I would consider this stepping into the realm of security through obscurity. If you consider the path being revealed to the local user a risk, I would recommend reconsidering as to whether or not the user having access to the system is a greater risk than the justification for them to have access.
It is also notable that Apache will often disclose riskier data than the file system paths as the result of application errors. If you insist on obfuscating the path in the logs, there is no native support for this in Apache. Nevertheless, you would be able to create this performance by piping Apache logs through a script or potentially sed using Piped Logs.
If you would like to further harden the local system against local users, there is a variety of more tangible methods that could prove to be helpful. The list below is focused on local hardening and is not comprehensive but should be a useful starting point.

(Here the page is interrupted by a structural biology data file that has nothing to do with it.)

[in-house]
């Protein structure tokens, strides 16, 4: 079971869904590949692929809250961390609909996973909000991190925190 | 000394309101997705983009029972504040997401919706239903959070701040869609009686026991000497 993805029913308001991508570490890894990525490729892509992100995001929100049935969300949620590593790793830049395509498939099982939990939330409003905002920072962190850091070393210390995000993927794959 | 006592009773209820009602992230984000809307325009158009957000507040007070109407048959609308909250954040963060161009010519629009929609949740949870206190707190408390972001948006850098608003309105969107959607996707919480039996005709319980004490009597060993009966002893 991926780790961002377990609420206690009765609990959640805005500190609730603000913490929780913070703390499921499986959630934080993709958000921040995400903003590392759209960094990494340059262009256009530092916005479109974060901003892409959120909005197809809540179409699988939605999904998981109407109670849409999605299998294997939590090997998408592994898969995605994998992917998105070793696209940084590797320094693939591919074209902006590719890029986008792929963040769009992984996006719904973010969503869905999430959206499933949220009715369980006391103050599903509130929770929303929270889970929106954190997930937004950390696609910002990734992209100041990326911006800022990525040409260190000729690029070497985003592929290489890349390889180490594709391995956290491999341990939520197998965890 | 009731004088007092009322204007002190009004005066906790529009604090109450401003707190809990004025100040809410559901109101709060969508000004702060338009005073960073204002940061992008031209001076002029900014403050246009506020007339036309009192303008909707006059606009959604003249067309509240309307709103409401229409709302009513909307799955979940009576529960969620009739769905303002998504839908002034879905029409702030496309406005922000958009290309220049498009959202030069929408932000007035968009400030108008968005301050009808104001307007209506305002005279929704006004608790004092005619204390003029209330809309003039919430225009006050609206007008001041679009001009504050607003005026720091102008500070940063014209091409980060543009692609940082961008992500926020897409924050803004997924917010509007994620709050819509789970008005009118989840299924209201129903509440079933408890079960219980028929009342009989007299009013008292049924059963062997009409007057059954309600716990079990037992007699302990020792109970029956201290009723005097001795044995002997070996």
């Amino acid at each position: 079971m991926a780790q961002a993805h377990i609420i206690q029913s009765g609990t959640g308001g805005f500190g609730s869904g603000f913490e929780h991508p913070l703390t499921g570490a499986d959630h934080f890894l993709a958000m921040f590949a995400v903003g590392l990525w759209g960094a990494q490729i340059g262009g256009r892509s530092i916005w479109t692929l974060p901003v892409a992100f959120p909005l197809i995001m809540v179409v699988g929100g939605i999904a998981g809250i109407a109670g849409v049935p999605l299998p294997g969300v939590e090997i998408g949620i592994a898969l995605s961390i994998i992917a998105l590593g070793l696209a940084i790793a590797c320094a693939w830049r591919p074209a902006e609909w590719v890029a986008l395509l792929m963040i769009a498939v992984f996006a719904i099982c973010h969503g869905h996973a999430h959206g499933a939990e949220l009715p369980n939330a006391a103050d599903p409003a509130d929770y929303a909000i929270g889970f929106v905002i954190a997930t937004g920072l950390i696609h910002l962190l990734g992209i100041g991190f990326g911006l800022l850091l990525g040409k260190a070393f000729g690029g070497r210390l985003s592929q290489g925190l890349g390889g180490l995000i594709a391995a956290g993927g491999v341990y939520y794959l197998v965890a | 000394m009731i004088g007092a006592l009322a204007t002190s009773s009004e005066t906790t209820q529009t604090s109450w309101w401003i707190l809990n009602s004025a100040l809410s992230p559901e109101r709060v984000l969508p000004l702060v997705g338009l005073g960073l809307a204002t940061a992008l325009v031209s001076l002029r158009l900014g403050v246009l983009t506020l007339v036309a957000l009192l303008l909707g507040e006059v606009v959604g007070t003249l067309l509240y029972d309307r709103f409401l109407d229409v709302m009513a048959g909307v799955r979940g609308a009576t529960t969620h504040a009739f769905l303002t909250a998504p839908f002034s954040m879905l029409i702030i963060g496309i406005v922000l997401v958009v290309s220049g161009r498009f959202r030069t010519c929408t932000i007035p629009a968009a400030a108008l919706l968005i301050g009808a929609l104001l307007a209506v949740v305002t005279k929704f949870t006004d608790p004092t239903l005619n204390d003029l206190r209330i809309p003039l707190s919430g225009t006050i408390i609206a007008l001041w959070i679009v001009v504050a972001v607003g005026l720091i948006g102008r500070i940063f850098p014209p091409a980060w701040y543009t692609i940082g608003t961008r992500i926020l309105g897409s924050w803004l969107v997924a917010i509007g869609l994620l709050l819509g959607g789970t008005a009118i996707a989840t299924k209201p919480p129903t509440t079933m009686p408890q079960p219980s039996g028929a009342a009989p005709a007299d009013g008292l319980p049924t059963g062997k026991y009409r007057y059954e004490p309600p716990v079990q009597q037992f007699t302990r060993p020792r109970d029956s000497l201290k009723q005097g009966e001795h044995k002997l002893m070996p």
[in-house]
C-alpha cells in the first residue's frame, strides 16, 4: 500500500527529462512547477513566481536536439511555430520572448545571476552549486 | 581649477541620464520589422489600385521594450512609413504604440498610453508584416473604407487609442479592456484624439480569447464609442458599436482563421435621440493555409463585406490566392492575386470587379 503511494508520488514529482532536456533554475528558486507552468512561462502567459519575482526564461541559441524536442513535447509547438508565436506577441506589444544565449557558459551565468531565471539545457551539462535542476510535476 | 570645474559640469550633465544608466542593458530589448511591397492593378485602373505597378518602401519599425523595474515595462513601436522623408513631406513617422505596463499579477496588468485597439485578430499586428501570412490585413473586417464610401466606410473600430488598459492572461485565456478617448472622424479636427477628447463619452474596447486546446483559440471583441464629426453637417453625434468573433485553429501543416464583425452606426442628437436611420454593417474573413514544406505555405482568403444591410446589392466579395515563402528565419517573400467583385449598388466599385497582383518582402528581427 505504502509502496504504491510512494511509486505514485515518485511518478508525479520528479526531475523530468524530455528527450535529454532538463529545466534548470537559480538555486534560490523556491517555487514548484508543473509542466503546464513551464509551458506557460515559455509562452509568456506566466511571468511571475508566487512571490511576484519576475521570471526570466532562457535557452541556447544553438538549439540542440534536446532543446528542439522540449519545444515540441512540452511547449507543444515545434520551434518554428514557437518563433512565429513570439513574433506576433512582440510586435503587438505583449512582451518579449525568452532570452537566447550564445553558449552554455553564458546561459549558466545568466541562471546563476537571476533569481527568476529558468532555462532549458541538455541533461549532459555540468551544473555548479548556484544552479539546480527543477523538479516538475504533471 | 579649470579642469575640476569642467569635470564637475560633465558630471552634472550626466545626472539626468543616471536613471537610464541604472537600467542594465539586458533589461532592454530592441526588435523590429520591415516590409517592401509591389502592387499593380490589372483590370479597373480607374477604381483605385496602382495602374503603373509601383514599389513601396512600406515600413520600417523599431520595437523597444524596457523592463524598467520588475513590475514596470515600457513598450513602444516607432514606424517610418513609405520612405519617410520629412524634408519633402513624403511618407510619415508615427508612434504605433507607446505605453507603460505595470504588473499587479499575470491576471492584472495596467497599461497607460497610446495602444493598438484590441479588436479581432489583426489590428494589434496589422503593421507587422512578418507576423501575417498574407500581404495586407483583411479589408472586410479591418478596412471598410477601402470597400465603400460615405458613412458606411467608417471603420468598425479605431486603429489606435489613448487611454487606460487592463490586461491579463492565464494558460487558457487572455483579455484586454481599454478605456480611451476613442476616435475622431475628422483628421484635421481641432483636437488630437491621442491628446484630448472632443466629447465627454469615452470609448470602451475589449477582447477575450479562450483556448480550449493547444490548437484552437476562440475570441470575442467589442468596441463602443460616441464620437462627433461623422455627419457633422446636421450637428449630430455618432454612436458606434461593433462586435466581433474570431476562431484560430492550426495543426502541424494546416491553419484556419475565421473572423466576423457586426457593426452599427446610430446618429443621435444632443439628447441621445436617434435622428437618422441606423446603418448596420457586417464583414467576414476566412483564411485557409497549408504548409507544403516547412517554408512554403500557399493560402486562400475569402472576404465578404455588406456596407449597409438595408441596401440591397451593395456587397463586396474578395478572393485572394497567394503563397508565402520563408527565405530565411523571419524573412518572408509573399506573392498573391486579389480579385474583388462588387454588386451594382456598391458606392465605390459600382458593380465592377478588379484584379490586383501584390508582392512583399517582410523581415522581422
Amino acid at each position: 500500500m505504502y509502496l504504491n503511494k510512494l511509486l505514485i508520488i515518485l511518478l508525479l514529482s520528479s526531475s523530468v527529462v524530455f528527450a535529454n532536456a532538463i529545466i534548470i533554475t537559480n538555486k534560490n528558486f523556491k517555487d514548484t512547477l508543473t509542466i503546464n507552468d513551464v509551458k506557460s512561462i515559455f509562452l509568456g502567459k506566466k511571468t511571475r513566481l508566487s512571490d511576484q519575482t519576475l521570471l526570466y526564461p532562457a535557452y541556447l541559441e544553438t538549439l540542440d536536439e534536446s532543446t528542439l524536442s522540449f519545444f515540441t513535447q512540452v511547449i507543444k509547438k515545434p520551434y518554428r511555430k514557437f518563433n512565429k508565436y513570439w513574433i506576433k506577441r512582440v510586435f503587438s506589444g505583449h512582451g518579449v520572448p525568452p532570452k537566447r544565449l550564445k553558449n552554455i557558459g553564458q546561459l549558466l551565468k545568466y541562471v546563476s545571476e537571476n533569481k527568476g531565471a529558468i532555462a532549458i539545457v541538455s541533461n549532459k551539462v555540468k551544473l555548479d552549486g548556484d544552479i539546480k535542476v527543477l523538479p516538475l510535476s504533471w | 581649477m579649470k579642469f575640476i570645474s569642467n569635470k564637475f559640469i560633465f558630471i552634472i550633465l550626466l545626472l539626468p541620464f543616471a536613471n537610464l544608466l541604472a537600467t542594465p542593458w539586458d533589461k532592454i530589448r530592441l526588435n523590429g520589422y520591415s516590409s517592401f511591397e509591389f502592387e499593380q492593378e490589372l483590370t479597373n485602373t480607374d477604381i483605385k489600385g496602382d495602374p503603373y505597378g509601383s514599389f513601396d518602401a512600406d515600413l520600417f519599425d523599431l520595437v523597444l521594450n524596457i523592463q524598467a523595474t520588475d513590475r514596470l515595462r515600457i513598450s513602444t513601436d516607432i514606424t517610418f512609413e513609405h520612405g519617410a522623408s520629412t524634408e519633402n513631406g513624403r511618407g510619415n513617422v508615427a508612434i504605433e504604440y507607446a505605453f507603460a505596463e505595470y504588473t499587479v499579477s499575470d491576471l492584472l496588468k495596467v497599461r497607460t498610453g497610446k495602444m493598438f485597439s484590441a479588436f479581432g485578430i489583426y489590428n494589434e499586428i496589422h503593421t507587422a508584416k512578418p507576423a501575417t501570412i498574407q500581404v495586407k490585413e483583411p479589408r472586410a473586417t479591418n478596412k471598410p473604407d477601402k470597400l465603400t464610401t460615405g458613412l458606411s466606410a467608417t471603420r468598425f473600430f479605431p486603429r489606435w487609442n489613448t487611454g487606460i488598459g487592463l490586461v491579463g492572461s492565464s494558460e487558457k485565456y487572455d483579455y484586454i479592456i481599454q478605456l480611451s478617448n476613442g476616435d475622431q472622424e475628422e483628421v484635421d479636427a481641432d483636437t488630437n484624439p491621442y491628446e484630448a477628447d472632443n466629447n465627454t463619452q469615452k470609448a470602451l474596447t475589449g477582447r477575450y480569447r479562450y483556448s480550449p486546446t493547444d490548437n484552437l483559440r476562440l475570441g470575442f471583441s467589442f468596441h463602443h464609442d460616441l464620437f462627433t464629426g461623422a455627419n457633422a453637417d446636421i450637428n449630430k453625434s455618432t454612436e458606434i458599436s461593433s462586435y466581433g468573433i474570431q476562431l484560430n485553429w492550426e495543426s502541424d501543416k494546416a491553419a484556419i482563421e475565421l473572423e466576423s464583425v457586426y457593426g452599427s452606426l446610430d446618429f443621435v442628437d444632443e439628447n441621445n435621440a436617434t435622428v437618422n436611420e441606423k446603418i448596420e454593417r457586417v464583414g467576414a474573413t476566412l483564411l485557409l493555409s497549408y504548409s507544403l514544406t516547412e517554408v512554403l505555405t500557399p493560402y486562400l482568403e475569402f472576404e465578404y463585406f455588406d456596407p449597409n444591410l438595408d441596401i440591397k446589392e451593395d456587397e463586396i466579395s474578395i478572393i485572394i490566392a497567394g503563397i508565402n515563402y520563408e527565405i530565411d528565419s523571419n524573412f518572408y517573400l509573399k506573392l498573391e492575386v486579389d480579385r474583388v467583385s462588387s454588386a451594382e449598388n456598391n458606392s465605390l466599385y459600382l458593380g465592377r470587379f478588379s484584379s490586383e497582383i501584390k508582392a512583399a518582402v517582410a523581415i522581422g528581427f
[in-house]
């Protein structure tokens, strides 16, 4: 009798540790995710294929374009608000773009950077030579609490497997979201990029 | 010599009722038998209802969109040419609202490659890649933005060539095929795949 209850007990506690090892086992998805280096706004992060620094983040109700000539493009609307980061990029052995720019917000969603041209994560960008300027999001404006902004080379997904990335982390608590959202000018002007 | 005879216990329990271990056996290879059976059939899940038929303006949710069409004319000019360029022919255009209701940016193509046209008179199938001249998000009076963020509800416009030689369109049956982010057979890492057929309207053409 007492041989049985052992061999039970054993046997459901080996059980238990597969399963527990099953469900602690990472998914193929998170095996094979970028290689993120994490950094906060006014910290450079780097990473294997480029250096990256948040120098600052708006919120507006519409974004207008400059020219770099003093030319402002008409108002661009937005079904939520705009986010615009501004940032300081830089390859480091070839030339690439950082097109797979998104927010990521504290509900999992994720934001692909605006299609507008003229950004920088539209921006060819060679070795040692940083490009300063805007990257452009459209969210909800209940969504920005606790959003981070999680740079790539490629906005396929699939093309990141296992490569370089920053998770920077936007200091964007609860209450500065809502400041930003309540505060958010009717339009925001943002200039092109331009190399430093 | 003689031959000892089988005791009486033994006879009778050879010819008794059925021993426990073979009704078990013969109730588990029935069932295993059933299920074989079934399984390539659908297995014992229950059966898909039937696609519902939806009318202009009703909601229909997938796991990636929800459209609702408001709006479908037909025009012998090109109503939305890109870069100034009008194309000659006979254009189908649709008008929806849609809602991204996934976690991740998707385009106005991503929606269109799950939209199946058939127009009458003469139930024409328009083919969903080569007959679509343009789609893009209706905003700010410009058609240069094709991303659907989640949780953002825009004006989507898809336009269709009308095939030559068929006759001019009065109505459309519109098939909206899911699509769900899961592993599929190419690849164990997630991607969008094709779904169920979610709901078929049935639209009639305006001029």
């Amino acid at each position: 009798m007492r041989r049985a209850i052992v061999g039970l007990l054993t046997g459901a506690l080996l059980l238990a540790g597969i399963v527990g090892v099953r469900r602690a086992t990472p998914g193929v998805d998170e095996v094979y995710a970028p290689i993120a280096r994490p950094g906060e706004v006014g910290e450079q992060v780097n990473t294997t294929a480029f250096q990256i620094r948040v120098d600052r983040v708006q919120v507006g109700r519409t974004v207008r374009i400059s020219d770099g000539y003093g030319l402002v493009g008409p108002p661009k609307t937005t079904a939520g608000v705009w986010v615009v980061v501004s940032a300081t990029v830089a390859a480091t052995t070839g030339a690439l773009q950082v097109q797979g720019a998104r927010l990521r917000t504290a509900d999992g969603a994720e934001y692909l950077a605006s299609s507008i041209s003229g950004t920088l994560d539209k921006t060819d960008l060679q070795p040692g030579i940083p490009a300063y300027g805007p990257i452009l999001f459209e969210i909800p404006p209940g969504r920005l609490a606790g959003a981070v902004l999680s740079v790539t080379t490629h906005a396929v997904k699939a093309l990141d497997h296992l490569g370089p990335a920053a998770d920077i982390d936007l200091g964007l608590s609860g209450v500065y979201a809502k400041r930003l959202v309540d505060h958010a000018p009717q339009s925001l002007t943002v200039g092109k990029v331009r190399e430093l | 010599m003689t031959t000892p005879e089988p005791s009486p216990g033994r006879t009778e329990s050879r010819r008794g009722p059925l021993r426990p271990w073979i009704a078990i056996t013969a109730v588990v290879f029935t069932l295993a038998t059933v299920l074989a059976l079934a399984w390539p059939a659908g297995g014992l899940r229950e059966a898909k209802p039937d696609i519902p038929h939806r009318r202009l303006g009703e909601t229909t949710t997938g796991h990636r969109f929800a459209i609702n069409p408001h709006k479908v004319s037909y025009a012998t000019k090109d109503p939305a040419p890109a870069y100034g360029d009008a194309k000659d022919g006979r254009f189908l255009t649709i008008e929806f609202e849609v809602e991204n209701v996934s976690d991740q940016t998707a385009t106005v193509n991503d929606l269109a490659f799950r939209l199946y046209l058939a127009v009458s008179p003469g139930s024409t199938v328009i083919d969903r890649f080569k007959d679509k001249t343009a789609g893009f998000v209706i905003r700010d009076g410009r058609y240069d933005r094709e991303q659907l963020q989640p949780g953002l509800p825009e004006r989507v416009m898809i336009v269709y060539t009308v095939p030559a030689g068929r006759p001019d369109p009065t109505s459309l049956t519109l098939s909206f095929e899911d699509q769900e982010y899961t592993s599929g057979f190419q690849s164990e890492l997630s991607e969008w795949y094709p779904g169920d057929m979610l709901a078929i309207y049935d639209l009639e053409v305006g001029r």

- Removing the SUID bit from most files
- An audit of any files or directories that are writable to all.
- Removing code compilation tools.
- Removing absolutely all software including userland tools that are not integral to the system's role.
- Configuring packet filtering to limit external access to only that which is justified for the specific purpose of the systems role and operation.
- Enabling and configuring SELinux
- Apply and configure an Extended File Attribute policy
- Using Filesystem ACLs to further refine access to data on the local system
While there has not been a release since 2008, some of the policies applied within Bastille Linux also provide a general baseline for hardening Linux servers.
Many of these things will make the system more difficult to use and administer, which may frustrate users of a multiuser system that have shell access. Nevertheless, if security is the absolute priority, the methods listed will harden your system beyond that of the average multiuser system.